Okay, this might be a bit morbid for some who do not like to think about the physical aspects and aftermath of death, but it is something most of us will face. Unfortunately, the current world pandemic started my thoughts spinning through, “If This Goes On…” (a Heinlein title) processes. So here we are.
Remember Monty Python and the Holy Grail’s “bring out your dead” scene? It has been playing over and over in my mind for the last three weeks since Dr. Hannah Marcus’s recent opinion piece in the NYT, What the Plague Can Teach Us About the Corona Virus featured a painting “Bring Out Your Dead,” which is an illustration from the 1600s of a street during the Great Plague in London.
We are not so far removed.
My husband keeps asking no one in particular, “Doesn’t anybody realize that the National Guard have been called out to quell riots and deal with dead bodies?” Let me tell you, it is a real blast socially isolating with him.
No matter how you frame disease, as wrath of one Deity or another, as a demographic and political problem, or as a scourge we just have to face, we are in the early phase of a pandemic disease. We may not be able to continue to push death to the edges of our awareness any longer. When the hospitals are over-crowded and those gravely ill and in need of specialized medical technology cannot access it, people who are ill cannot be treated, will probably die at home. How will our society cope with this new proximity with death?
We cannot predict exactly what will happen and how families will mourn and remember when the funeral industry cannot handle the numbers of families expecting their services. New rituals and remembrance practices will emerge.
My parents were older, in their 40s, when I was born, and we were from a small agricultural community that maintained many practices from previous generations. My family stopped at cemeteries when we traveled and visited the graves of earlier generations of family. Sometimes there were several headstones showing tight clusters of death dates within the same family. On one such drive my father pointed out an overgrown area with a trace of a lane leading back to it, and said, “A whole family died from the same disease within a few days of each other. People from the community came and set fire to the place after the last one died.”
They were afraid of the illness spreading from the house. This was around the time of the 1918 influenza epidemic in a small but prosperous burg in the Wabash Valley. When we hear of villagers burning residences to stop the spread of disease we tend to think of huts rather than homes and in some distant land rather than in the heartland of the U.S. but we are wrong, I am only one generation away from these acts. Our modernity is a thin veneer.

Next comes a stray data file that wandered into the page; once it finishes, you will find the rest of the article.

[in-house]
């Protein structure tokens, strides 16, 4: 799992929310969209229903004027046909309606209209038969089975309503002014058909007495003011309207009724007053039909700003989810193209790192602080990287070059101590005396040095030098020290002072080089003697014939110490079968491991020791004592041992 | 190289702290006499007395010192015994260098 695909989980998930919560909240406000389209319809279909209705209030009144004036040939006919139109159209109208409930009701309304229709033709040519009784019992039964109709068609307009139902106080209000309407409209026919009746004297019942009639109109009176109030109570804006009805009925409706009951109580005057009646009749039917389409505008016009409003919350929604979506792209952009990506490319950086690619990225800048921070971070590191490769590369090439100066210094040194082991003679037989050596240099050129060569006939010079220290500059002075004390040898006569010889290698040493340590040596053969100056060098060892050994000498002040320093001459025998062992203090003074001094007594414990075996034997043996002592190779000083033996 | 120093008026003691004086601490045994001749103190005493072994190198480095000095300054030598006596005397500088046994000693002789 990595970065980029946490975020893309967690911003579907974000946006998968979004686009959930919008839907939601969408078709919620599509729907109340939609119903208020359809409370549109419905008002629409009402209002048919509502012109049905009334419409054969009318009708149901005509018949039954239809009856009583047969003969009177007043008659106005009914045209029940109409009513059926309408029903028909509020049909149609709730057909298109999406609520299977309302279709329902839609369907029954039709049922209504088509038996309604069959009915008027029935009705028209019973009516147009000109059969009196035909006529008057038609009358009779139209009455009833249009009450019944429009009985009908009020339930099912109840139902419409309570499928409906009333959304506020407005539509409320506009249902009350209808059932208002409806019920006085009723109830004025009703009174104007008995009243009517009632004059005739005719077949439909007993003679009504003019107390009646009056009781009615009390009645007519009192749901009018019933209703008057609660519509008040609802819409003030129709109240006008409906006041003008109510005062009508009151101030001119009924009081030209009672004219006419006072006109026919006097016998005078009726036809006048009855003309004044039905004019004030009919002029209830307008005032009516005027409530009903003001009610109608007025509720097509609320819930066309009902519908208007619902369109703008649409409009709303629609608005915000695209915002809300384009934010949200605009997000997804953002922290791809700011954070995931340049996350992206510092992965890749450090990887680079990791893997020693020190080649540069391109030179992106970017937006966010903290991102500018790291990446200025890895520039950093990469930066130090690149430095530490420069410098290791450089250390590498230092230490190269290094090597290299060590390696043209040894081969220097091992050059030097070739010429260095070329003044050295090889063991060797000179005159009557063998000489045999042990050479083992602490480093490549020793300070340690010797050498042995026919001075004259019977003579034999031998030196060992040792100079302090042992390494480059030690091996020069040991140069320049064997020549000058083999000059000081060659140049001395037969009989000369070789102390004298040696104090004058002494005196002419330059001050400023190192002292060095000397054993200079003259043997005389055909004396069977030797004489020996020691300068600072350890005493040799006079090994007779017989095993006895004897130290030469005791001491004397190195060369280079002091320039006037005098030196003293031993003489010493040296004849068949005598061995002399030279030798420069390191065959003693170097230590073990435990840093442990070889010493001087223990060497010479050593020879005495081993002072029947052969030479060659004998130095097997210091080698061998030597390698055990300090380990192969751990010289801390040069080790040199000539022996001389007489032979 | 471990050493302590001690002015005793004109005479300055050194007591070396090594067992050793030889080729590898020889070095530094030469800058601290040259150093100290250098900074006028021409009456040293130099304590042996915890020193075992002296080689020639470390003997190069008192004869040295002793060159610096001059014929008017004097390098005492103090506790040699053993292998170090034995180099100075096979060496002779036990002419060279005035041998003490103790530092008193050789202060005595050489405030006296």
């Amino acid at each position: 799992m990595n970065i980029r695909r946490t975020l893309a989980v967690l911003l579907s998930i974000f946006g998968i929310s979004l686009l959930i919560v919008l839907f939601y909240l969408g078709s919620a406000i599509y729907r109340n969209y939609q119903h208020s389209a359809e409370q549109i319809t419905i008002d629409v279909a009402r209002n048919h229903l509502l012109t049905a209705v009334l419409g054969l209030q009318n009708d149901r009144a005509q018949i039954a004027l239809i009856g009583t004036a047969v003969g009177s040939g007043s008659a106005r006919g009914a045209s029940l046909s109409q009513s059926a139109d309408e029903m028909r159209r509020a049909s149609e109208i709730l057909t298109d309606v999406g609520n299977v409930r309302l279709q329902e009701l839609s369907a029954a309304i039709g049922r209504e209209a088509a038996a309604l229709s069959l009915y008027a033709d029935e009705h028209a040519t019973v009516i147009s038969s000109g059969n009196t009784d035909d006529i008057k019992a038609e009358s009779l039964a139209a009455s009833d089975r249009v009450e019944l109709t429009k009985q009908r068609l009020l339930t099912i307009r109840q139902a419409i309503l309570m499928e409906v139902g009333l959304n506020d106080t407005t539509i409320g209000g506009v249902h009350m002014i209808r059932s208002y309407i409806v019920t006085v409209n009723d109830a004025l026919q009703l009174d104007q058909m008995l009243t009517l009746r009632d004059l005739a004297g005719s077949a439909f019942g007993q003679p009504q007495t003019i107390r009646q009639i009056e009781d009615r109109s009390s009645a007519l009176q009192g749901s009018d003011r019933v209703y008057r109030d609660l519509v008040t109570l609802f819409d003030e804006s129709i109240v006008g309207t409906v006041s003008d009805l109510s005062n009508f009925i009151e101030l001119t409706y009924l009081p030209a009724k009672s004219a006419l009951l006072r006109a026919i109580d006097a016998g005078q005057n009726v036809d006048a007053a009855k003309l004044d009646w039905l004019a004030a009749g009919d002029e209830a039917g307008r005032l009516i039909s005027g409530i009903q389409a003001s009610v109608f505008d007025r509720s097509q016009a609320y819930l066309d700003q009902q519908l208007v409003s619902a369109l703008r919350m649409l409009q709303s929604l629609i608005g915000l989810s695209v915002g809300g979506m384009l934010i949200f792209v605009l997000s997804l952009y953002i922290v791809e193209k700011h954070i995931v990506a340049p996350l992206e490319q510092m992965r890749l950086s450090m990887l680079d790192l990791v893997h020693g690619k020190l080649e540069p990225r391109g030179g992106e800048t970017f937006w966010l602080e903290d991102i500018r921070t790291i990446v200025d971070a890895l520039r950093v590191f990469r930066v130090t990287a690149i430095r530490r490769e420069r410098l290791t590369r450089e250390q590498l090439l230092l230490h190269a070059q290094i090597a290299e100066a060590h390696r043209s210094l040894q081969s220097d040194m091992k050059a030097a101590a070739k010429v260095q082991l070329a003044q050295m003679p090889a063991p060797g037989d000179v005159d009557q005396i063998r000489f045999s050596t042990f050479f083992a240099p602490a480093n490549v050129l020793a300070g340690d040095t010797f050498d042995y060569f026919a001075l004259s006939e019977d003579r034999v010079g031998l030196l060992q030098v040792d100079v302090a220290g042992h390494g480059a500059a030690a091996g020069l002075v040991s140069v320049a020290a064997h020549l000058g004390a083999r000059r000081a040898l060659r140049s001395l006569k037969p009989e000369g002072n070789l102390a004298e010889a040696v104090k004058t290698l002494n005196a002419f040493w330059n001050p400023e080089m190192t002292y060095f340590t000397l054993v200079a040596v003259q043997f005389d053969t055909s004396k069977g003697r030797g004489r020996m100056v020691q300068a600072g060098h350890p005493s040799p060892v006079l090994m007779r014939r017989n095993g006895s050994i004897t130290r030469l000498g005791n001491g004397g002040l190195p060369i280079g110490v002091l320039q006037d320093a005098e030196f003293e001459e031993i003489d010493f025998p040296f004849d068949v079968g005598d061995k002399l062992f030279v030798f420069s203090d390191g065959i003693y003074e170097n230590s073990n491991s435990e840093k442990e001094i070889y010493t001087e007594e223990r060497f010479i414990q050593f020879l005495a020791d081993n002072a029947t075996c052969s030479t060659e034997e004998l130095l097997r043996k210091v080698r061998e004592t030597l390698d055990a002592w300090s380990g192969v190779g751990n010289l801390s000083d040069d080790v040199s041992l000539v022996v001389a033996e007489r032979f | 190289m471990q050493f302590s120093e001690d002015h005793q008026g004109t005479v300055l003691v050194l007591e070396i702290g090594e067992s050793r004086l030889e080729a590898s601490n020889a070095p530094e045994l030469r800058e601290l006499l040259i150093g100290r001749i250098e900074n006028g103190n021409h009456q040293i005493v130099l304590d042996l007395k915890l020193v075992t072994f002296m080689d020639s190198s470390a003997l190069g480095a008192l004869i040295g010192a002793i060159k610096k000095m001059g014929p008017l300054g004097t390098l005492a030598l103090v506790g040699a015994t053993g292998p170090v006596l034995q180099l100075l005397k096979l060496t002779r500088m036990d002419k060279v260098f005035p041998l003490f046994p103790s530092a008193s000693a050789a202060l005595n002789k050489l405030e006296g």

Different layers of culture remember and ritualize events differently. Children’s culture that passes laterally from child to child, excluding adults, and may well retain references to previous events, but alas, if you were waiting for me to recount the “Ring Around The Rosie is related to the plague” fact, you will have to wait a long while. There is no evidence to support this notion as Stephen Winick’s post on the Library of Congress Blog explains.
Some folks even go so far as to say that the Black Death, or the Bubonic Plague, brought about a “pop cultural” fascination and personification of death via the Grim Reaper new and apart from previous religiously grounded artistic depictions of death.
Our modern urban culture obviously eschews dealing with death and grieving. I have thought a good deal about this as I live in the town where communal grieving has blossomed into Tucson’s All Souls Procession which was partially influenced by, but is distinct from, the Day of the Dead rituals of Latin America. The growth of the Procession rom a few friends of one grieving artist in 1990 to over 150,000 participants shows the unmet need for the acknowledgement and public demonstration of grief in contemporary culture.
I would even go so far as to say that the recent cultural fixation on Zombies (a la Walking Dead) may reflect something about how our society is not dealing with full circles of life and death.
Actually the CDC tried to warn us and help us prepare with their info on Zombies and Pandemics. Their materials are timely reads.
Unfortunately, I think we may be in for a shock in the next few months, but then we will have new attitudes and understanding emerge.
Always, our modernity is a thin veneer. Right beneath is a person completely capable of reacting in ignorance.
Thank you for this, Nancy. Knowledge IS that thin veneer.
And how important it is!
Thank you Diane for taking away this as the point. We want to be strong. We want to be positive. But recognizing our fragility is important for knowing who and where we are.
I can’t watch The Walking Dead right now. Good thing it had jumped the shark anyway. Your husband sounds like mine. Good thing we have wine!
Maybe the wine is the reason I see all these equivalences! Alcohol definitely helps me deal with the Hubster!